10. 10. So what needs to happen? • High level support locally, regionally and nationally. • Ensure that all relevant plans and policies consider walking and cycling. • Development of cross-sector programmes. • Offer support to those wishing to change their travel behaviour.
  11. 11. • Address infrastructure and planning issues currently preventing people from travelling actively. • Address other infrastructure issues such as traffic speed, traffic volume, lack of convenient road crossings, poorly maintained infrastructure. • Ensure that there is individual support for those that need it, including motivational interventions – pedometers, walking groups, goal setting.
  12. 12. • Foster a culture that supports travelling actively to schools. • Promote walking and cycling in and around workplaces. • Incorporate active travel information into health guidance given to patients.
  13. 13. What is stopping it from happening? • Number 1 reason – road safety (real and perceived). • Convenience of the car. • Time. • Lack of appropriate infrastructure.
  14. 14. Kirklees Response Kirklees Walking and Cycling Delivery Plan (draft) •5 Objectives: – Building skills and confidence. – More and better places to walk and cycle. – More walking and cycling opportunities. – More coaches, leaders and volunteers. – Information, media and communications.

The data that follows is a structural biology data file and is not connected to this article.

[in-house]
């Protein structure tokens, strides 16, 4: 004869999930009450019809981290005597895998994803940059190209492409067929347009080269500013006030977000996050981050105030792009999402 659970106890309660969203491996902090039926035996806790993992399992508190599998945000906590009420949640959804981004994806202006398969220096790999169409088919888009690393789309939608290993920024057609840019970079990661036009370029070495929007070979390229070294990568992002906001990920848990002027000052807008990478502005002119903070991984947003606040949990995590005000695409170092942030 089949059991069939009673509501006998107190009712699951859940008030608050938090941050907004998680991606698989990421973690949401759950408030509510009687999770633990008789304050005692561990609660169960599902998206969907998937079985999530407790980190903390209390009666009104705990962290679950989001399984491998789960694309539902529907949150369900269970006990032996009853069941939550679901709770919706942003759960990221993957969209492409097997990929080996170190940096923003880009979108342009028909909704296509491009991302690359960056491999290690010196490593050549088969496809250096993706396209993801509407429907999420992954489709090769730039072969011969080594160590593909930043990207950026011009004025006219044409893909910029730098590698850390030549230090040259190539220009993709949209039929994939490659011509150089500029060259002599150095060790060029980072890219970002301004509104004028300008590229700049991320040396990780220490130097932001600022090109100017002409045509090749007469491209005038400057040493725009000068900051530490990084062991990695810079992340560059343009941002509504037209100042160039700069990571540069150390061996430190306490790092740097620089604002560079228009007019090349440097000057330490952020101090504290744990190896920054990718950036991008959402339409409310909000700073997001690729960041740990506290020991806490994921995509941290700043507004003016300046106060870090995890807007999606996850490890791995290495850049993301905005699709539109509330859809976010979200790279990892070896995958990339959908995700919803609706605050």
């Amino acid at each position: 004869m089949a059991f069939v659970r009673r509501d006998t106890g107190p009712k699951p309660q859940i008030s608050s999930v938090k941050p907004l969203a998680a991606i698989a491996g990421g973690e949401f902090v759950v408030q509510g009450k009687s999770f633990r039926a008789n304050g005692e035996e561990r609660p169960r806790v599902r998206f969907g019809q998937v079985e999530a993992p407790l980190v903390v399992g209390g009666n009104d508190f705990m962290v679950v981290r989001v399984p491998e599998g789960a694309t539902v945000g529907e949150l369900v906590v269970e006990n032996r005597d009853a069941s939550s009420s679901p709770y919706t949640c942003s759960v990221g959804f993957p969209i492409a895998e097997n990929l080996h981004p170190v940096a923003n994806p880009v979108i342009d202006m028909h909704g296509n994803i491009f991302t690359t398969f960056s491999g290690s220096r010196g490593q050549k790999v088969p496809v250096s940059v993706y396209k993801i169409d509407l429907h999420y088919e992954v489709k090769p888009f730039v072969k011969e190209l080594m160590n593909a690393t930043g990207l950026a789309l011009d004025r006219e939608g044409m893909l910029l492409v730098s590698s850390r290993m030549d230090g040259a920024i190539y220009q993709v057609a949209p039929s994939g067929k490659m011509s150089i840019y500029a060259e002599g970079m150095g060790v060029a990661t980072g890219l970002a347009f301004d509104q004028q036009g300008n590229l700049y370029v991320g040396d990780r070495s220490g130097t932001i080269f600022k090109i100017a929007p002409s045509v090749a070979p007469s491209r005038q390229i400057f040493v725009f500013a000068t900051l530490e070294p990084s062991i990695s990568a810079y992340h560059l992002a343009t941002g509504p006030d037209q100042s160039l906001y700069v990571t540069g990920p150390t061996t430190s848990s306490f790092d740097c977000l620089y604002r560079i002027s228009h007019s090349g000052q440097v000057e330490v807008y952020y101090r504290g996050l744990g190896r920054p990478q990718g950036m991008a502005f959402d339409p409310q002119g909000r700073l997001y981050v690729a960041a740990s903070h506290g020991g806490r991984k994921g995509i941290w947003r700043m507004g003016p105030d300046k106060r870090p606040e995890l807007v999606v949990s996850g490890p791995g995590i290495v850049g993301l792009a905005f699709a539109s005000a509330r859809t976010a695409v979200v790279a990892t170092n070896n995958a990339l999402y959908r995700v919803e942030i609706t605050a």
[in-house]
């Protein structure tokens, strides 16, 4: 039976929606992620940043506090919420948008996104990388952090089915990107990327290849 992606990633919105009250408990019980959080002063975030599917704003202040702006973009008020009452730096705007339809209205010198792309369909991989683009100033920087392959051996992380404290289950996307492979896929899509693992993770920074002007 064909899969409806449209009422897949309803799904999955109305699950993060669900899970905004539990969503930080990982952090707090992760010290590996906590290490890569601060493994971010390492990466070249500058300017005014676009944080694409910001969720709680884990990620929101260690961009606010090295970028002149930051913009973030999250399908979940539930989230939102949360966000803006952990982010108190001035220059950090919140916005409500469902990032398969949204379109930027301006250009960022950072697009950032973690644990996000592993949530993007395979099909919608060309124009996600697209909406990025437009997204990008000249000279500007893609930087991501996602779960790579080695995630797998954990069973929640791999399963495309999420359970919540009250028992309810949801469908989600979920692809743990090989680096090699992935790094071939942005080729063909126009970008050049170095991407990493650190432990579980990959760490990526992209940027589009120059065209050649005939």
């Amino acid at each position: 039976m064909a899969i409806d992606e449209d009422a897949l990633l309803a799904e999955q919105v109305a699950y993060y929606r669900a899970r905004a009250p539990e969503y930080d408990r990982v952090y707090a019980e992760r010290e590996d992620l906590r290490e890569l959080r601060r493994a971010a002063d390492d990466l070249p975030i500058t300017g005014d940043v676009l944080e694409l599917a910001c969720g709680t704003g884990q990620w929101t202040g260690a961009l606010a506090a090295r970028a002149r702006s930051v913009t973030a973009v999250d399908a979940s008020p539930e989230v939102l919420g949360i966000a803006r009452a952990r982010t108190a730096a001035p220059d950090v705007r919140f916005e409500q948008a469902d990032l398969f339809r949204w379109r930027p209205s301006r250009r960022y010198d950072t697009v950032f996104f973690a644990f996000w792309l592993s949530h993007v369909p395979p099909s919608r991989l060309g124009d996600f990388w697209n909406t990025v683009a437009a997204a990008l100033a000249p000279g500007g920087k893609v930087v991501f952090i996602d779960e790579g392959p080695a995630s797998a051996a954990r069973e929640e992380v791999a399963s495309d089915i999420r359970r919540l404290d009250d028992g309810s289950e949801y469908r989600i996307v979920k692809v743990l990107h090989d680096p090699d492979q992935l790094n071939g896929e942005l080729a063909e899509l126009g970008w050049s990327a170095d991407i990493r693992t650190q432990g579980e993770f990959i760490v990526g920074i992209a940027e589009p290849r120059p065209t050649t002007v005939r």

15. 15. Easy? No…….. • Conflicting agendas: – Increasing numbers travelling activity - increases KSIs. – Councils under pressure to cater primarily for car drivers………cyclists don’t pay road tax!  – Giving people more time to cross roads, leads to further traffic congestion 1 mile back.
  16. 16. • Councils under pressure to increase traffic speeds to improve journey time versus the ambition to reduce speed to increase numbers travelling actively….. • Introducing pedestrianised areas will have detrimental effect on local economy (despite evidence to the contrary – requires courage to tackle this). • Justifying spend on active travel infrastructure when roads are in current state of disrepair • Political will – most voters are motorists!
  17. 17. Solutions? • Build solid relationships with all partners. • Build trust. • Understand the agenda of others – be sympathetic! • Negotiate and influence. • Concentrate on the ‘super positives’.
  18. 18. SUPER POSITIVES NEUTRALS SUPER NEGATIVES
  19. 19. • Multi-partnership group to own the Kirklees Walking and Cycling Delivery Plan • Partnership includes: – Sport and Active Recreation – Highways Design – British Cycling – CTC – Road Safety – Public Health – Sustrans – Living Streets – Brake! – Tourism – Communications Team
  20. 20. • In the process of meeting with partners for them to take ownership of individual actions. • In my experience, colleagues are more likely to make things happy when they have a sense of ownership. • Acceptance that many actions will not be achieved in the near future, due to resources and will, but determined to maintain a ‘gold standard’ aspirational document.
  21. 21. What else? Have we missed anything? Over to you!
  22. 22. QUESTIONS?